Robert A. Harrington, MD: Hello. This is Bob Harrington from Stanford University. We’ll be having an interesting podcast today on theheart.org | Medscape Cardiology with a good friend and colleague, Frank Harrell.
There is no question that we’re living in an unprecedented time in regard to biomedical research. We have an incredible discovery engine going on right now where we can measure virtually any human biologic process. This includes the various “omics” (genomics, proteomics, metabolomics) and also things that measure continuously a variety of physiologic measurements, like heart rate, temperature, and heart rate variability.
All of this has given us the ability to collect enormous amounts of data on individuals. It’s also given us a tremendous ability to analyze those data in ways that perhaps we’ve not been able to do before, in part because of cloud computing and increasingly advanced computational methods. Many of us are interested in the concept of how to take this continually accruing information and include things like social media, GPS tracking, and zip code to gain insights into human health and disease that is beyond what we’ve been able to do before.
I’m really privileged to have as a guest my long-time friend and colleague, Dr Frank Harrell. Frank is professor of biostatistics at Vanderbilt University School of Medicine. He’s also an expert statistical advisor to the US Food and Drug Administration Center for Drug Evaluation and Research and their biostatistics group. Frank is the perfect person to have a conversation with about how we’ve arrived at this point in history in biomedical research. We can hear his ideas on the opportunities, challenges, and potential pitfalls he sees, particularly as we talk about some of the new advanced computational methods, including machine learning, neural networks, and so on. Frank, thanks for joining me here on theheart.org | Medscape Cardiology.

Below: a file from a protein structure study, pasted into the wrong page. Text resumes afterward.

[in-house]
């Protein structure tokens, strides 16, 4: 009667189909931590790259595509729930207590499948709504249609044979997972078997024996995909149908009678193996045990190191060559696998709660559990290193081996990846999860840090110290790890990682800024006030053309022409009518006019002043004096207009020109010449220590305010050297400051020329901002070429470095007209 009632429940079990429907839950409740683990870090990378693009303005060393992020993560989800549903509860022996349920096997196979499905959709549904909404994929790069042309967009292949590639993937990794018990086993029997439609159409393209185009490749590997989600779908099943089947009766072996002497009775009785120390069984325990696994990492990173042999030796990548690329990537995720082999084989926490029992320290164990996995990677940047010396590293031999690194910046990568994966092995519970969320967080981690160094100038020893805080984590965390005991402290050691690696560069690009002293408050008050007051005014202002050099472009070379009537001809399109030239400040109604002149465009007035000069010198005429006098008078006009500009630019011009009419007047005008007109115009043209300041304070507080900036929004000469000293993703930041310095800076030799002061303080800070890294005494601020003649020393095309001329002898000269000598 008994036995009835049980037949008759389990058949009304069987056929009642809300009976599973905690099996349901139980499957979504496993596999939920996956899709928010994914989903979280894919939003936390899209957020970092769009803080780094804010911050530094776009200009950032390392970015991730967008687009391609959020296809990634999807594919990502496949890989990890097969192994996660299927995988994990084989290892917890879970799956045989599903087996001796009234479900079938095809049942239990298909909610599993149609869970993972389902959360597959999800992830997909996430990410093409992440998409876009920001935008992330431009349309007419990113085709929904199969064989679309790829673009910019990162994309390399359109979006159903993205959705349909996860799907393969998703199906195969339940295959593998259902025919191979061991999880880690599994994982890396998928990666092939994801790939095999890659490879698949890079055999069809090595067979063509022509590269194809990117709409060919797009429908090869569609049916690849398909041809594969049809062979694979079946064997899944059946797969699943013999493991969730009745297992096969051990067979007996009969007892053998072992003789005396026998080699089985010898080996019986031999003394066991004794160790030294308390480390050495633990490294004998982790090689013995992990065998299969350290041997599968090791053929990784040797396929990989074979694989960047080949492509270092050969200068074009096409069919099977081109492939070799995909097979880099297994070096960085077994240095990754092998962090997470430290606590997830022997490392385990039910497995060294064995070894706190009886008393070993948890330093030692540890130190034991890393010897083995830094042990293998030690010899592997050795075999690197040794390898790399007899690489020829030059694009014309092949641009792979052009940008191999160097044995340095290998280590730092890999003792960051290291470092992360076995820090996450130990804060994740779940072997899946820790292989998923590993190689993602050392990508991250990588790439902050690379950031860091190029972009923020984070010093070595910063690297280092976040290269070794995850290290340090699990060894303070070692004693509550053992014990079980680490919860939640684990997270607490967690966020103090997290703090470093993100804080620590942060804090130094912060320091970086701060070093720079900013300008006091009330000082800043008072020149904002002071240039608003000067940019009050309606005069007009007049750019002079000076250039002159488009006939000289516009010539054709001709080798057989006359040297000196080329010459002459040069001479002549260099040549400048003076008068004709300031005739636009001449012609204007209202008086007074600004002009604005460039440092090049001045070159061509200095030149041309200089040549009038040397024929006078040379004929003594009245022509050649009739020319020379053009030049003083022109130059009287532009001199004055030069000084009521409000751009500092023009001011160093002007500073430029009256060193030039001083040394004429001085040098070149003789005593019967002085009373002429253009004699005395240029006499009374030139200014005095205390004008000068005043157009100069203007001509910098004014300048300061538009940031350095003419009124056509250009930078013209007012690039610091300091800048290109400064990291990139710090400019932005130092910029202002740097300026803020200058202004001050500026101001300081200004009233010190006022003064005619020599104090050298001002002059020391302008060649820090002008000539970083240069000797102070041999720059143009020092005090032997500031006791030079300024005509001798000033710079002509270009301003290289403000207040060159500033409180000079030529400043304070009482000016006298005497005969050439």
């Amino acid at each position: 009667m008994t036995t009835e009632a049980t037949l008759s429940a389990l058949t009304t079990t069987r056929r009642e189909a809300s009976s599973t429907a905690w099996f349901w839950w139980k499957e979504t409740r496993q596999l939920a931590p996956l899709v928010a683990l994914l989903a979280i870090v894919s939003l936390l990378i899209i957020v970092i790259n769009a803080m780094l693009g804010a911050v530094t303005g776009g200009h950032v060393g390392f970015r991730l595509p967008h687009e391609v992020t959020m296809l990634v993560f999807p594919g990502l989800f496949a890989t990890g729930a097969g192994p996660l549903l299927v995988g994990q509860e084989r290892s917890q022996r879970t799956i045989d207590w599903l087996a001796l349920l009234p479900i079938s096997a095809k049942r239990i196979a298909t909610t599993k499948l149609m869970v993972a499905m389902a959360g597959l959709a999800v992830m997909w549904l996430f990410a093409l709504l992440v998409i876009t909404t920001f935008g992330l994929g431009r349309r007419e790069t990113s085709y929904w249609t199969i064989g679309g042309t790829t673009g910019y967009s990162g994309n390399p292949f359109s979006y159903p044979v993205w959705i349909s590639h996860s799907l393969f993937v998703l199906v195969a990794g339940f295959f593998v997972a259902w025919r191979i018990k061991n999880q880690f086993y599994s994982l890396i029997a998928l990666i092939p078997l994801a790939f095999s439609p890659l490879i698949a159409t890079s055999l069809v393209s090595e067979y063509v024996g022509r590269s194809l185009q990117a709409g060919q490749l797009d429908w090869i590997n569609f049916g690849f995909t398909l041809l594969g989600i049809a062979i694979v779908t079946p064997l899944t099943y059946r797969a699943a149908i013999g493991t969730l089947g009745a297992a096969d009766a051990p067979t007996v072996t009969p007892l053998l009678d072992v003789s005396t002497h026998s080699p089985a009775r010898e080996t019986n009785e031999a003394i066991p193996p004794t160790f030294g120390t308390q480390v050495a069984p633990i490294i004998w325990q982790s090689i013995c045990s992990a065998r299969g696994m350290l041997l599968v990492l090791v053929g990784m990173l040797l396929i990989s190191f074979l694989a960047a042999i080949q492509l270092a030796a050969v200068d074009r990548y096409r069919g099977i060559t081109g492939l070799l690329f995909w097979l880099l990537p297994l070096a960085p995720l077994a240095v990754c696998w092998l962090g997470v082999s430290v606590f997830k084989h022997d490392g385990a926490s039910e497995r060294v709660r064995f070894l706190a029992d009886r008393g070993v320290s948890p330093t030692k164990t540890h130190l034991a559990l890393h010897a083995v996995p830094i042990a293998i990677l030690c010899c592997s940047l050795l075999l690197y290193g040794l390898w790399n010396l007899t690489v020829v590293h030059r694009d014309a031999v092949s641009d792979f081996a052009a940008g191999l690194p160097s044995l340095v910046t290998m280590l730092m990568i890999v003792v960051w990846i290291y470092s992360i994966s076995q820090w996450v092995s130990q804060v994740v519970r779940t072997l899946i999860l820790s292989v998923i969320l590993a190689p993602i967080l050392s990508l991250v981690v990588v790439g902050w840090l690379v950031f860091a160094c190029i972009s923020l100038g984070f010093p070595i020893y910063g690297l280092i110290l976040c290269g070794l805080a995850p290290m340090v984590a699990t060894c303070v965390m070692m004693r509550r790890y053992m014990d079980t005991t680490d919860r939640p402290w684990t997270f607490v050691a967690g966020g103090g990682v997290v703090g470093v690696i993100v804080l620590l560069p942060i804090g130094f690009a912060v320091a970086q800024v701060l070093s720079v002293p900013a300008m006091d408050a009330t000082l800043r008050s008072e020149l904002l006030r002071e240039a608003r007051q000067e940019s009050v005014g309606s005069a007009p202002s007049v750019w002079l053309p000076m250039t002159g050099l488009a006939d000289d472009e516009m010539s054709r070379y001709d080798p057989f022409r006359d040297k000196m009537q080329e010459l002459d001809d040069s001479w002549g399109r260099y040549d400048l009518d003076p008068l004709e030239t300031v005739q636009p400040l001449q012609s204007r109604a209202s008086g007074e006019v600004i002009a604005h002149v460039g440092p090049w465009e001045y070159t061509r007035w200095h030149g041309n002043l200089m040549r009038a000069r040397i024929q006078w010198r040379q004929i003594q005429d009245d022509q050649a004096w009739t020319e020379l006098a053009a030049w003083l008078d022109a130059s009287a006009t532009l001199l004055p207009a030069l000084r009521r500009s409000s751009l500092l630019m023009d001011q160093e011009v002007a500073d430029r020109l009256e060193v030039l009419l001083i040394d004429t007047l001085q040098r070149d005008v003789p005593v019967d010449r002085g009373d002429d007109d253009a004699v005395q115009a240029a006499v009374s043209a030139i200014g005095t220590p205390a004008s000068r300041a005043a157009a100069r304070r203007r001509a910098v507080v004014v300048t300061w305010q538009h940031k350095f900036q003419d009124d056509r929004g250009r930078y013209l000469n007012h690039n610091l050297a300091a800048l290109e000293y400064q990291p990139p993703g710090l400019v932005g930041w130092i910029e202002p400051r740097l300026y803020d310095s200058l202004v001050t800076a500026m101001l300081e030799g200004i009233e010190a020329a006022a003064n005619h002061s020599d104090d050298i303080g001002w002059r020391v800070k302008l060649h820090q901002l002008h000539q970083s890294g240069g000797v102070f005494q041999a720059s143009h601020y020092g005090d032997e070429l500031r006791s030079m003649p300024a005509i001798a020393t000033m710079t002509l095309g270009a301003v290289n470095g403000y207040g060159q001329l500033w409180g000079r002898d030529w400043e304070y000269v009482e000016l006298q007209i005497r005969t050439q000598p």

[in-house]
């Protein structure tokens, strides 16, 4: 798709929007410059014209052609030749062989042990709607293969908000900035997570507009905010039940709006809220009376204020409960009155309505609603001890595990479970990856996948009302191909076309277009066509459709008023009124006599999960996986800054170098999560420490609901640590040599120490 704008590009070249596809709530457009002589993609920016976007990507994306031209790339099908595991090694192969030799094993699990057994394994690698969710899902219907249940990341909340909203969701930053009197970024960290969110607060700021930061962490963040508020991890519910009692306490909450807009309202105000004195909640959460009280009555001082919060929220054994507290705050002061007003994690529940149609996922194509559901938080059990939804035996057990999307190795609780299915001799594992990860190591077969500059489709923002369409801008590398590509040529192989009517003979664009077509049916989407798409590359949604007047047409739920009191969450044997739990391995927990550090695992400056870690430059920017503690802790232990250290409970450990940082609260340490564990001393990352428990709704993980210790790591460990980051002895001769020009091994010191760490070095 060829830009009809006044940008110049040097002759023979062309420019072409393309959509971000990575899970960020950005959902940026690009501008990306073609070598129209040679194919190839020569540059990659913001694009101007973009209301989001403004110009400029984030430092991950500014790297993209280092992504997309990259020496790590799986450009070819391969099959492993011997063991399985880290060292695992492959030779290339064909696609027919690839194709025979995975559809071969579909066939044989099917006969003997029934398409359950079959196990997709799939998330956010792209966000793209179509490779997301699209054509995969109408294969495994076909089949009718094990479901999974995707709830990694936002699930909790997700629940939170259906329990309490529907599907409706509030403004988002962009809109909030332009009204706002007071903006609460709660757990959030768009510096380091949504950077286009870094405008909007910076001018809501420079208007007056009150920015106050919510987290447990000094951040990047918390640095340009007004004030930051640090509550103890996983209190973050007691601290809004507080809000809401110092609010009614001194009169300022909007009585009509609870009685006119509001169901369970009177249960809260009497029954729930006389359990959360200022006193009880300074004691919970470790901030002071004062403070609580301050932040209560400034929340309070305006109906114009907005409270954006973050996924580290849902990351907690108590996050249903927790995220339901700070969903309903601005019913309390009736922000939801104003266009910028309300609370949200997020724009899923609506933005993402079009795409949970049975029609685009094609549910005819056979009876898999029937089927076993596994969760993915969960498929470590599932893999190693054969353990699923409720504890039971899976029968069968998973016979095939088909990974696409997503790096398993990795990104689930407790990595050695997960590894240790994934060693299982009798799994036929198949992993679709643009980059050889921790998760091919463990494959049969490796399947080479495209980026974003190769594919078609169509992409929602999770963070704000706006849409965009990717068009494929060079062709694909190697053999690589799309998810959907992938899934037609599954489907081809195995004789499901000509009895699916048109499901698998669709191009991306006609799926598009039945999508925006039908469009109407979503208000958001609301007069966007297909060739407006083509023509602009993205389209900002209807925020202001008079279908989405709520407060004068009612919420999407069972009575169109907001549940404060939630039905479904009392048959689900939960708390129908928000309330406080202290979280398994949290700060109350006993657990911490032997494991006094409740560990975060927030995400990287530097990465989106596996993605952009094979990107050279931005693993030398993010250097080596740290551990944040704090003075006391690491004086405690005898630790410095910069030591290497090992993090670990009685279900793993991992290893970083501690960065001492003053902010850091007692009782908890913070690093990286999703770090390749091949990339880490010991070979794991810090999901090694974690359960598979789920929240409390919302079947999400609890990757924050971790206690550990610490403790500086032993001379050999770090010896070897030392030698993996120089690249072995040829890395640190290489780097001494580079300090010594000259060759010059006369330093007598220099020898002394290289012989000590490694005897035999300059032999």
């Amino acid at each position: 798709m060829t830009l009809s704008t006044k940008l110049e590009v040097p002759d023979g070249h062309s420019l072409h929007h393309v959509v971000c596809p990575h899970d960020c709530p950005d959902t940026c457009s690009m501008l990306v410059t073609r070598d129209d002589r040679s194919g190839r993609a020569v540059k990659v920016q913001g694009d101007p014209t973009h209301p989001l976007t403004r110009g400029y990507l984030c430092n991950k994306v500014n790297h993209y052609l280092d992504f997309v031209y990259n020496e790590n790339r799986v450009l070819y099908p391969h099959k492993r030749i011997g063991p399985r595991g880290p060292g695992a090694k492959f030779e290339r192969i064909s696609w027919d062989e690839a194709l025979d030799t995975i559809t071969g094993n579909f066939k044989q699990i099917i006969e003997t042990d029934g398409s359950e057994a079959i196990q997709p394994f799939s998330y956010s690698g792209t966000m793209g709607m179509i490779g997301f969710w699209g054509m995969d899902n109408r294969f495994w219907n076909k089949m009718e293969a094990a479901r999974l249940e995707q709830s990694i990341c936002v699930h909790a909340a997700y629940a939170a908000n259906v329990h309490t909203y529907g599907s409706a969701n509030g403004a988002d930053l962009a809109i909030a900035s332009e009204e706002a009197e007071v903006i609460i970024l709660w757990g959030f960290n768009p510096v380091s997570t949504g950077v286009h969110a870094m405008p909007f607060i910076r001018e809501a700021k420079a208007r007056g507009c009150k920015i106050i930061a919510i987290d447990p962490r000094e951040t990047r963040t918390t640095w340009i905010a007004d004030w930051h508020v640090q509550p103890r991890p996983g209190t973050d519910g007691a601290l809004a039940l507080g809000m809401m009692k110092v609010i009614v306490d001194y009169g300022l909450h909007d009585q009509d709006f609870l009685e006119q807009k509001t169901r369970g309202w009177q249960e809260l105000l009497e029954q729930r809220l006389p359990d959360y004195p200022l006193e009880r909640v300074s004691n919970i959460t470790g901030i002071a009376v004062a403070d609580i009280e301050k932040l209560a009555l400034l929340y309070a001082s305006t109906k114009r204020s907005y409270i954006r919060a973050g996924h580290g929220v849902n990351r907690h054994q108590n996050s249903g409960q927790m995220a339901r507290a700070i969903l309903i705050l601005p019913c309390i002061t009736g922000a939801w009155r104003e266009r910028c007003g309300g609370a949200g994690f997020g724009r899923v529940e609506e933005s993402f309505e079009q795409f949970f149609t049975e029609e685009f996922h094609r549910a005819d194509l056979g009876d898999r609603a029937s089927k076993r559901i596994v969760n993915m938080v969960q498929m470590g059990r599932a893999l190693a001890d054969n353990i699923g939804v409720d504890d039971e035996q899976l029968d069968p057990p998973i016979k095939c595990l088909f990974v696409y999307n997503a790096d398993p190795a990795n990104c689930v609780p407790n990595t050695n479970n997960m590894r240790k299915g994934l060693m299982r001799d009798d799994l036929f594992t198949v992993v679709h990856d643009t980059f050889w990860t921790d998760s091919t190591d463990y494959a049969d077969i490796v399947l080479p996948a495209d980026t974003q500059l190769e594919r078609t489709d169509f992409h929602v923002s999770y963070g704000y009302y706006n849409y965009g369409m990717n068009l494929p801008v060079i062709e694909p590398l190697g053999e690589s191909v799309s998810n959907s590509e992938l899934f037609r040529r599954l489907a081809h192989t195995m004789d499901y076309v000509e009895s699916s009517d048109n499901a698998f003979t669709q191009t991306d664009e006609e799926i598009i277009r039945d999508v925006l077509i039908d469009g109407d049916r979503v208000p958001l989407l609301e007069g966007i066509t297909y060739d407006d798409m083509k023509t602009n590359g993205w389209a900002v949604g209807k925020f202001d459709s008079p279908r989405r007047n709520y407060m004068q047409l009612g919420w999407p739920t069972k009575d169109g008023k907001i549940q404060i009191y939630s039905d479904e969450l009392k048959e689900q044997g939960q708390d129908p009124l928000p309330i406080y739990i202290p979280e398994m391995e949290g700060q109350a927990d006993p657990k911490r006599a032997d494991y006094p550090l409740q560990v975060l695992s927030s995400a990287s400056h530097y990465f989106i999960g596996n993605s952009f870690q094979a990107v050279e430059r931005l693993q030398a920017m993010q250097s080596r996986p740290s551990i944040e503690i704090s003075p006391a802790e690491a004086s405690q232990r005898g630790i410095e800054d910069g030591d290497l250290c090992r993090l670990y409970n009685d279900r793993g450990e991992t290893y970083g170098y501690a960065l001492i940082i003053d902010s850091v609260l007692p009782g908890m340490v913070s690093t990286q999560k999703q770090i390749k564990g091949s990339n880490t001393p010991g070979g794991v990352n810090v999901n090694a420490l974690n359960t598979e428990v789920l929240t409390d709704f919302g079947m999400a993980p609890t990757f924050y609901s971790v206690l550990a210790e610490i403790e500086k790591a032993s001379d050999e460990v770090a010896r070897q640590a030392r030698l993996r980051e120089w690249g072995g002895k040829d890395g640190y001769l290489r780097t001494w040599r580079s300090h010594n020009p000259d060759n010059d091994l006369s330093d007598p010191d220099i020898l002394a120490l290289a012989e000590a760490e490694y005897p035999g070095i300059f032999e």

Frank E. Harrell, PhD: Absolute pleasure to be here, Bob.
Complexities of Having Vast Amounts of Data
Harrington: Do you want to give some broad comments on how you are thinking about the enormous amount of data that is helping inform the human health experience, and some challenges that it leaves for the community?
[Y]ou don’t necessarily get smarter as you are in a job for more and more decades, but you do gain perspective.
Harrell: Yes, it’s hard to know where to start because there is a genomics view of things and then there are all of the other fields—including, as you mentioned, modern, continual physiologic monitoring, which I actually believe has more promise than most of the other methods.
Harrington: Yes, let’s stay away from genomics right now and talk about the larger context of data.
Harrell: Okay. The sheer vastness of data is a challenge to everyone and the ready availability, but I think a lot of issues are not really well understood by clinician researchers and some biostatisticians. One of the things you learn about over time is that you don’t necessarily get smarter as you are in a job for more and more decades, but you do gain perspective.
One of the perspectives that statisticians get good at over time is knowing how much information content is needed to make a certain conclusion about something. Whether you’re trying to better diagnose patients, better prognosticate, or compare therapies, a certain amount of information is needed in order to have any hope of answering a question.
There is sort of a separate question about bias, and that is a really big issue in treatment comparisons. Even when you are not doing treatment comparisons, knowing what the limitations of the data are is something that a lot of people are not yet good about. They have this mistaken impression that because of the nature and ready availability of data, the data must have the information buried inside of it somewhere that allows you to answer almost any question.
Harrell: Somebody tweeted the other day, and I was quick to react to it, that they felt that there are new causal inference methods that can tell you in real time as a clinical trial is underway which patients are receiving the most benefit from the treatment. I just pointed out that that is mathematically impossible to do. It’s almost impossible to do at the end of the study, but while the study is unfolding, it’s really hard to do. There is this kind of crazy analogy between data torture and human torture. We know in human torture—and there is lots of evidence for this—that if you torture a human to obtain information, the human will confess to whatever the torturer wants to hear.
If you torture data, the data will confess and tell you what you want to hear.
The same will happen with data. If you torture data, the data will confess and tell you what you want to hear. Then the researcher kind of moves on and tries to make use of that, but it’s not reliable. It’s no more reliable with data than it is with torturing humans. There is this belief that if you use modern methods, all of a sudden there is more information in the data than there ever was.